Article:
The basic structure of a cascoded input transistor is depicted in Figure 3.33.

Transistor is the input transistor and acts as the cascode transistor.

Inductor represents the bond wire as a connection between the on-chip

ground line and the off-chip ground plate. Inductors and are used to

tune the LNA. Capacitor represents the parasitic gate-source capacitance

of The bias circuit for is not yet shown, but will be discussed later.

Assuming power matching, then the source impedance of should be equal

to the real part of the input impedance which is roughly determined by

Hence, although the bond wire is a necessity for connection, it can help to

increase the real part of the input impedance. In (3.4), represents the

transconductance of Inductors and together with capacitance

form a resonance tank which should resonate at the proper frequency. Therefore

the capacitance according to

106 CIRCUIT DESIGN FOR RF TRANSCEIVERS

On the other hand, this Q should not be too high, as it will increase the gate

voltage of the and thus lower the Similarly, the loaded of the bond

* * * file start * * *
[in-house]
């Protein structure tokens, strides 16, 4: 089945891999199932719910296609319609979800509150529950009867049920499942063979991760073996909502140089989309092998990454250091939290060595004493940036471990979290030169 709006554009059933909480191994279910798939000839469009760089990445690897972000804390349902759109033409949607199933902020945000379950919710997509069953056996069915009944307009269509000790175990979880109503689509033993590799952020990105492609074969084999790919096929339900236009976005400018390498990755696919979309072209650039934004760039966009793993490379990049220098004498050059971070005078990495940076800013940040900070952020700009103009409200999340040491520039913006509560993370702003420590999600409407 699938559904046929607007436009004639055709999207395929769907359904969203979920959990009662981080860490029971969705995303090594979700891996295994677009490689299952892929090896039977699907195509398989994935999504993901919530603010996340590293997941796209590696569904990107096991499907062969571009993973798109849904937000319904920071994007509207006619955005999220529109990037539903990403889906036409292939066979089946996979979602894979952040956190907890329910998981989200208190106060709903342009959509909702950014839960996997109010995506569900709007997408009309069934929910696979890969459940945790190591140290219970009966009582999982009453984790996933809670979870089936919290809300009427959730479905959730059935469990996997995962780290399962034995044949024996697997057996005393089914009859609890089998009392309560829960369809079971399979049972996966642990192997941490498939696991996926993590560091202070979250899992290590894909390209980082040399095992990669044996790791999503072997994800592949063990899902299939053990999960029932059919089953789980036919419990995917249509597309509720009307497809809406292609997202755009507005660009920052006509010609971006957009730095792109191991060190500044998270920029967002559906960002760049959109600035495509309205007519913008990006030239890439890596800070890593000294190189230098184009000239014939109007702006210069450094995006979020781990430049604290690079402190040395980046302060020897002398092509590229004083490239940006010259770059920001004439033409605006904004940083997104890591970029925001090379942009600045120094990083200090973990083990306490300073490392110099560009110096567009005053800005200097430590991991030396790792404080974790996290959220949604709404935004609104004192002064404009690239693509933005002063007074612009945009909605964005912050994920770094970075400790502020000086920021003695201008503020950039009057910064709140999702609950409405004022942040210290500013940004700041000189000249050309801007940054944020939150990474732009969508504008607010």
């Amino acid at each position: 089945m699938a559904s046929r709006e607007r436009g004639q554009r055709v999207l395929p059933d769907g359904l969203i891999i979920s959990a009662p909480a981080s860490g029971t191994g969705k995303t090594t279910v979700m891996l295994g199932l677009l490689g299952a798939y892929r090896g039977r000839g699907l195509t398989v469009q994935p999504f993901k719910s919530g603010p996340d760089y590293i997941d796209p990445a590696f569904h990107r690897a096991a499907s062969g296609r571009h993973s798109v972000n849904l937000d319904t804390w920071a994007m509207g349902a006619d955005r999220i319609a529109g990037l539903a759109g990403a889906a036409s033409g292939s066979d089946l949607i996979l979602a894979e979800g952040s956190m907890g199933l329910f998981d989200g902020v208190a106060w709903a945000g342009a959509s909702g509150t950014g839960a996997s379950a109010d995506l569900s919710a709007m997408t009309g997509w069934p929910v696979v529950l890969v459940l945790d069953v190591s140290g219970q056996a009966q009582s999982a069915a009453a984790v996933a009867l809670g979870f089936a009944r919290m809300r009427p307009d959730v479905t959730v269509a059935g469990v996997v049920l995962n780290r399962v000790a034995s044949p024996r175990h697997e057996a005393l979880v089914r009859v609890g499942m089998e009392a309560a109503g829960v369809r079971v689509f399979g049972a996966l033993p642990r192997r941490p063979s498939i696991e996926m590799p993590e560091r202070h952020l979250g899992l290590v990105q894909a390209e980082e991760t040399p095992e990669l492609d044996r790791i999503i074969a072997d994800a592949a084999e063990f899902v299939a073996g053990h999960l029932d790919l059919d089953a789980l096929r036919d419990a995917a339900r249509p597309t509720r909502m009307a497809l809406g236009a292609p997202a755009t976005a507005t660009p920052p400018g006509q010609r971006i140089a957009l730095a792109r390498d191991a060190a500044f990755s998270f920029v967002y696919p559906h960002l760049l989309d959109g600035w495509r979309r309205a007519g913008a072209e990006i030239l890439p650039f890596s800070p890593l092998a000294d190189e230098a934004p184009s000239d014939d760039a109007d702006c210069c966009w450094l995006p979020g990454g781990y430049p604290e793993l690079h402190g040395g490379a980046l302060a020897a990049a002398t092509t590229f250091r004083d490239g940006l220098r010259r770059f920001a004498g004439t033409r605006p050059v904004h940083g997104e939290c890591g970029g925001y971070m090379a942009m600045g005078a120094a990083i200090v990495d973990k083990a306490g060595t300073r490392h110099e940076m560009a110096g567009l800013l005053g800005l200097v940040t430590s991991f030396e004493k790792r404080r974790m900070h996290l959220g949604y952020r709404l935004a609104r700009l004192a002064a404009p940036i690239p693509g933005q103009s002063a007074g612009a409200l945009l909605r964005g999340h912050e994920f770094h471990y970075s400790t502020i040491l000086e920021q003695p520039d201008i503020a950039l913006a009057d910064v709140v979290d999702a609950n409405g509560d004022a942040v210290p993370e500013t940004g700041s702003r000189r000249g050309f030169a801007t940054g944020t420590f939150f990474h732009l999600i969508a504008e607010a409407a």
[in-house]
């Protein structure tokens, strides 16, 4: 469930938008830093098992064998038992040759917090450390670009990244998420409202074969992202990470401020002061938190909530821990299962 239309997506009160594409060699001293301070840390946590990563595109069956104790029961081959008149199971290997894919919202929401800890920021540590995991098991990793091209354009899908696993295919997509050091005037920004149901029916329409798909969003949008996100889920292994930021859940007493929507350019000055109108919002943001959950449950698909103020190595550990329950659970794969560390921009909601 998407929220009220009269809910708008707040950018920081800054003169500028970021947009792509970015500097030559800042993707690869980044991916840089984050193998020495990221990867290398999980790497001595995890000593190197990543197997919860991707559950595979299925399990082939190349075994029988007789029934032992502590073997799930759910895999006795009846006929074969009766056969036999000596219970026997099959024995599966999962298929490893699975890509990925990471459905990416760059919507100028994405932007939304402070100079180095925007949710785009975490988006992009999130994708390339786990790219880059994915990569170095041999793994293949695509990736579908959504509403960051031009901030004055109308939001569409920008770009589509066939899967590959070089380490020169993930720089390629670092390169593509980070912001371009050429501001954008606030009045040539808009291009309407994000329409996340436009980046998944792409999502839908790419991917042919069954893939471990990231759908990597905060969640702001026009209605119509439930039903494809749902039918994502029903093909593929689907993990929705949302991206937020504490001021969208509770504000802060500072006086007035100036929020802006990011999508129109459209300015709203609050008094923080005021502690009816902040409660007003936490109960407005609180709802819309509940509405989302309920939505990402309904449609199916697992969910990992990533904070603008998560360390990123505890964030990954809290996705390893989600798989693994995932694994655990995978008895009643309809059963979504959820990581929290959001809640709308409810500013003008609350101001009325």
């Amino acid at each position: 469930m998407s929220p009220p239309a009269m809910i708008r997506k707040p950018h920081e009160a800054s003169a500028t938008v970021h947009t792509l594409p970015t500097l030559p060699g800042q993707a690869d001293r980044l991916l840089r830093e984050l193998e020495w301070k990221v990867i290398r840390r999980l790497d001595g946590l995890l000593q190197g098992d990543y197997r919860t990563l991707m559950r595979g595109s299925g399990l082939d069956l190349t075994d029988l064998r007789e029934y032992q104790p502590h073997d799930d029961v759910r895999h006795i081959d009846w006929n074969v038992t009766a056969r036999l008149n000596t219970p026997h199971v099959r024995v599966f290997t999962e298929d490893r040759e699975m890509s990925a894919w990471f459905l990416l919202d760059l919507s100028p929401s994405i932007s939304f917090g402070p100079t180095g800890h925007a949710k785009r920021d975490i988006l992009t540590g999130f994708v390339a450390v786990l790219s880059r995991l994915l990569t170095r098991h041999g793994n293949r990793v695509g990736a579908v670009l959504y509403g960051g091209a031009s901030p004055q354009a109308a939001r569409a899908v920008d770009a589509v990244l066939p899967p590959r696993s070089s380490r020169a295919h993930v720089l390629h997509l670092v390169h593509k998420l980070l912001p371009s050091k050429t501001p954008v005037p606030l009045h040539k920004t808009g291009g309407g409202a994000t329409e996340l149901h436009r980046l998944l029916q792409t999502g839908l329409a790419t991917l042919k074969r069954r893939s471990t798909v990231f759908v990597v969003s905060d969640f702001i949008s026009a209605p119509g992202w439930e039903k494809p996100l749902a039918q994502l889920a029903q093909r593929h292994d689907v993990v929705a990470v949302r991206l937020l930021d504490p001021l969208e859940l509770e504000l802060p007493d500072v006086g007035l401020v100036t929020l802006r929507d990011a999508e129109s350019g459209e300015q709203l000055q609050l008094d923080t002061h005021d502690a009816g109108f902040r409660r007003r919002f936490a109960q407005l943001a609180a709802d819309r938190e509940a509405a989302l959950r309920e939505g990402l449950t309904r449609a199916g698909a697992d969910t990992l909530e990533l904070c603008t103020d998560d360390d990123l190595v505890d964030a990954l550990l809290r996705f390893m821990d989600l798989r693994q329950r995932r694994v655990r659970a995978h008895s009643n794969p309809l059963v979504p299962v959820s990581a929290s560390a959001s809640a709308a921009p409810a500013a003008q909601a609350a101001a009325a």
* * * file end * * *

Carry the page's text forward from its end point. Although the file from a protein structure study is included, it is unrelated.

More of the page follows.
wire is equal to

represents the transconductance of we can also define the transconductance

of together with the input matching network, i.e.

We can use this overall transconductance to calculate the input referred noise

voltage and, together with (1.31) the noise factor can be obtained as

where the third term represents the contribution due to thermal noise in the

channel.

A first order design can be realized by setting the frequency to 2 GHz and

using a bond wire of 1 nH inductance for Allowing a Q of 4, (3.6) gives

the capacitance value of roughly 0.4 pF. Consequently, from (3.5) we obtain

the inductance value of 14 nH for The transconductance of can then

be derived as 20 mA/V. Knowing that the technology provides gate

Low Noise Amplifiers 107

From the transconductance and the dimension of (the minimum length

has been chosen) follows the current consumption of 5 mA. The final design

is shown in Figure 3.34. A folding structure (F equals 30, yielding a finger

length for the transistors has been chosen to reduce gate

resistance. The cascode transistor has the same dimensions as This